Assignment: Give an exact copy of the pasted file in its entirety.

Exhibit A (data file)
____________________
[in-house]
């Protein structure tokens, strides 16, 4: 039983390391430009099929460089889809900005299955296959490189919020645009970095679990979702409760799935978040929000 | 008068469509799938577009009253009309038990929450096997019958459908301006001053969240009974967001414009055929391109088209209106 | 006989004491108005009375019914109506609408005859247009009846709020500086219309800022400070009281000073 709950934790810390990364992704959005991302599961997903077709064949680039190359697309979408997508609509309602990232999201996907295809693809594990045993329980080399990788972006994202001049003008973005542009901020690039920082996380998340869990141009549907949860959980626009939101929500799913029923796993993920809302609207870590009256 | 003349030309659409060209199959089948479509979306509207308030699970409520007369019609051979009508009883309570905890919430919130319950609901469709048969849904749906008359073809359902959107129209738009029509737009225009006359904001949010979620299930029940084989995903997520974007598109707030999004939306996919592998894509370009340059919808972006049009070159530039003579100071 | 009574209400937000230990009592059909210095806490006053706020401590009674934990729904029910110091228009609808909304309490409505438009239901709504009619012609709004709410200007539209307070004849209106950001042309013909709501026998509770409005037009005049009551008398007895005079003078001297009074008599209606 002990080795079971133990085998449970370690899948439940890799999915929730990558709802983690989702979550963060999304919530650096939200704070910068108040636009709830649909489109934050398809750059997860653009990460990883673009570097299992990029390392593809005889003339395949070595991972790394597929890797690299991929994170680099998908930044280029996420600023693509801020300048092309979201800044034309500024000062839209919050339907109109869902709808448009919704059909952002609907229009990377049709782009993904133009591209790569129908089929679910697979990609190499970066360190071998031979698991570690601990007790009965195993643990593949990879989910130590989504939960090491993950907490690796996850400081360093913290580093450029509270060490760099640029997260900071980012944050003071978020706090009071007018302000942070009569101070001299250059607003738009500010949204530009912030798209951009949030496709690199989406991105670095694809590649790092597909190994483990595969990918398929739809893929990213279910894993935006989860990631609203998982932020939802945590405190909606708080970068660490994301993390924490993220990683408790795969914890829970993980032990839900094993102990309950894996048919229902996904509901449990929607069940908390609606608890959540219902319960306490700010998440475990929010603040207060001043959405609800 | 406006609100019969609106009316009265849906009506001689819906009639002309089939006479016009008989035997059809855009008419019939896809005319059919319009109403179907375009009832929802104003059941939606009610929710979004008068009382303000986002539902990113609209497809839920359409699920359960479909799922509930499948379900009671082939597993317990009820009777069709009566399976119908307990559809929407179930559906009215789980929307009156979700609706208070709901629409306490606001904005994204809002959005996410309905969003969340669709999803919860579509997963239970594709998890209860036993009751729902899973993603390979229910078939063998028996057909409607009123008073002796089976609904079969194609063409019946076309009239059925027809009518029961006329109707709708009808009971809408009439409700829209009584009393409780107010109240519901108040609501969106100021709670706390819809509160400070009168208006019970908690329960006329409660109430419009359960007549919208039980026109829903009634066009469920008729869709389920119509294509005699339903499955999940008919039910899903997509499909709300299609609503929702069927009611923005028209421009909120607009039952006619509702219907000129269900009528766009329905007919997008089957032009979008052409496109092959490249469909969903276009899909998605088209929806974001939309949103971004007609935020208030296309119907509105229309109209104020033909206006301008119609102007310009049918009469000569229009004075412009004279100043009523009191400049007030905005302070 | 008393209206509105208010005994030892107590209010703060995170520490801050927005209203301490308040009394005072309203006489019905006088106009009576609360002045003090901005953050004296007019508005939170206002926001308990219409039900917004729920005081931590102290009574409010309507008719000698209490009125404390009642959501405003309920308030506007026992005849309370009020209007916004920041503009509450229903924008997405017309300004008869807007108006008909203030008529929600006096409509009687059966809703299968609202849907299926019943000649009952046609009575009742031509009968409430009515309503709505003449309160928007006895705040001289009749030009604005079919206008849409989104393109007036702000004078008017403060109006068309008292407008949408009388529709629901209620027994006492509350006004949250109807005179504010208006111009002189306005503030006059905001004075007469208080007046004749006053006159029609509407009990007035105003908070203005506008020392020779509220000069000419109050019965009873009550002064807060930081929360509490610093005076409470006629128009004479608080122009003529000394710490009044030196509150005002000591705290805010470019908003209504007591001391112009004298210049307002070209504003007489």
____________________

[in-house]
């Protein structure tokens, strides 16, 4: 039983390391430009099929460089889809900005299955296959490189919020645009970095679990979702409760799935978040929000 | 008068469509799938577009009253009309038990929450096997019958459908301006001053969240009974967001414009055929391109088209209106 | 006989004491108005009375019914109506609408005859247009009846709020500086219309800022400070009281000073 709950934790810390990364992704959005991302599961997903077709064949680039190359697309979408997508609509309602990232999201996907295809693809594990045993329980080399990788972006994202001049003008973005542009901020690039920082996380998340869990141009549907949860959980626009939101929500799913029923796993993920809302609207870590009256 | 003349030309659409060209199959089948479509979306509207308030699970409520007369019609051979009508009883309570905890919430919130319950609901469709048969849904749906008359073809359902959107129209738009029509737009225009006359904001949010979620299930029940084989995903997520974007598109707030999004939306996919592998894509370009340059919808972006049009070159530039003579100071 | 009574209400937000230990009592059909210095806490006053706020401590009674934990729904029910110091228009609808909304309490409505438009239901709504009619012609709004709410200007539209307070004849209106950001042309013909709501026998509770409005037009005049009551008398007895005079003078001297009074008599209606 002990080795079971133990085998449970370690899948439940890799999915929730990558709802983690989702979550963060999304919530650096939200704070910068108040636009709830649909489109934050398809750059997860653009990460990883673009570097299992990029390392593809005889003339395949070595991972790394597929890797690299991929994170680099998908930044280029996420600023693509801020300048092309979201800044034309500024000062839209919050339907109109869902709808448009919704059909952002609907229009990377049709782009993904133009591209790569129908089929679910697979990609190499970066360190071998031979698991570690601990007790009965195993643990593949990879989910130590989504939960090491993950907490690796996850400081360093913290580093450029509270060490760099640029997260900071980012944050003071978020706090009071007018302000942070009569101070001299250059607003738009500010949204530009912030798209951009949030496709690199989406991105670095694809590649790092597909190994483990595969990918398929739809893929990213279910894993935006989860990631609203998982932020939802945590405190909606708080970068660490994301993390924490993220990683408790795969914890829970993980032990839900094993102990309950894996048919229902996904509901449990929607069940908390609606608890959540219902319960306490700010998440475990929010603040207060001043959405609800 | 406006609100019969609106009316009265849906009506001689819906009639002309089939006479016009008989035997059809855009008419019939896809005319059919319009109403179907375009009832929802104003059941939606009610929710979004008068009382303000986002539902990113609209497809839920359409699920359960479909799922509930499948379900009671082939597993317990009820009777069709009566399976119908307990559809929407179930559906009215789980929307009156979700609706208070709901629409306490606001904005994204809002959005996410309905969003969340669709999803919860579509997963239970594709998890209860036993009751729902899973993603390979229910078939063998028996057909409607009123008073002796089976609904079969194609063409019946076309009239059925027809009518029961006329109707709708009808009971809408009439409700829209009584009393409780107010109240519901108040609501969106100021709670706390819809509160400070009168208006019970908690329960006329409660109430419009359960007549919208039980026109829903009634066009469920008729869709389920119509294509005699339903499955999940008919039910899903997509499909709300299609609503929702069927009611923005028209421009909120607009039952006619509702219907000129269900009528766009329905007919997008089957032009979008052409496109092959490249469909969903276009899909998605088209929806974001939309949103971004007609935020208030296309119907509105229309109209104020033909206006301008119609102007310009049918009469000569229009004075412009004279100043009523009191400049007030905005302070 | 008393209206509105208010005994030892107590209010703060995170520490801050927005209203301490308040009394005072309203006489019905006088106009009576609360002045003090901005953050004296007019508005939170206002926001308990219409039900917004729920005081931590102290009574409010309507008719000698209490009125404390009642959501405003309920308030506007026992005849309370009020209007916004920041503009509450229903924008997405017309300004008869807007108006008909203030008529929600006096409509009687059966809703299968609202849907299926019943000649009952046609009575009742031509009968409430009515309503709505003449309160928007006895705040001289009749030009604005079919206008849409989104393109007036702000004078008017403060109006068309008292407008949408009388529709629901209620027994006492509350006004949250109807005179504010208006111009002189306005503030006059905001004075007469208080007046004749006053006159029609509407009990007035105003908070203005506008020392020779509220000069000419109050019965009873009550002064807060930081929360509490610093005076409470006629128009004479608080122009003529000394710490009044030196509150005002000591705290805010470019908003209504007591001391112009004298210049307002070209504003007489």